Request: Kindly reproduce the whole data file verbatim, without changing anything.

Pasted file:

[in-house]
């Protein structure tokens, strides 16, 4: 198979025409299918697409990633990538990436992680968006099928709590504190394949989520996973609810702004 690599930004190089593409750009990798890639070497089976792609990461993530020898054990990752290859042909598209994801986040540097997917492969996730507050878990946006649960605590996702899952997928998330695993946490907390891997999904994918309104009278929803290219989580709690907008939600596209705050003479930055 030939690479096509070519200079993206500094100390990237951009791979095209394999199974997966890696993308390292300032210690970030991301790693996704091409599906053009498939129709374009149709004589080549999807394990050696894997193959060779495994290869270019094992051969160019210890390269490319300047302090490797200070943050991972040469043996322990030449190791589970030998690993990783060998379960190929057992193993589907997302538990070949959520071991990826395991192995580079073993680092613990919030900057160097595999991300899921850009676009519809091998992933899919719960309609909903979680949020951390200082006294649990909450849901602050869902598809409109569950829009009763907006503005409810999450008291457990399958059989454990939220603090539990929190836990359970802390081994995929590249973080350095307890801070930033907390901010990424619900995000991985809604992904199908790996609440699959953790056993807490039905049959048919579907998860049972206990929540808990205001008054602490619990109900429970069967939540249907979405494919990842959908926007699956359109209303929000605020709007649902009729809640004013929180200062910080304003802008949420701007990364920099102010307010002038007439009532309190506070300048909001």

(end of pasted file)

[in-house]
């Protein structure tokens, strides 16, 4: 198979025409299918697409990633990538990436992680968006099928709590504190394949989520996973609810702004 690599930004190089593409750009990798890639070497089976792609990461993530020898054990990752290859042909598209994801986040540097997917492969996730507050878990946006649960605590996702899952997928998330695993946490907390891997999904994918309104009278929803290219989580709690907008939600596209705050003479930055 030939690479096509070519200079993206500094100390990237951009791979095209394999199974997966890696993308390292300032210690970030991301790693996704091409599906053009498939129709374009149709004589080549999807394990050696894997193959060779495994290869270019094992051969160019210890390269490319300047302090490797200070943050991972040469043996322990030449190791589970030998690993990783060998379960190929057992193993589907997302538990070949959520071991990826395991192995580079073993680092613990919030900057160097595999991300899921850009676009519809091998992933899919719960309609909903979680949020951390200082006294649990909450849901602050869902598809409109569950829009009763907006503005409810999450008291457990399958059989454990939220603090539990929190836990359970802390081994995929590249973080350095307890801070930033907390901010990424619900995000991985809604992904199908790996609440699959953790056993807490039905049959048919579907998860049972206990929540808990205001008054602490619990109900429970069967939540249907979405494919990842959908926007699956359109209303929000605020709007649902009729809640004013929180200062910080304003802008949420701007990364920099102010307010002038007439009532309190506070300048909001």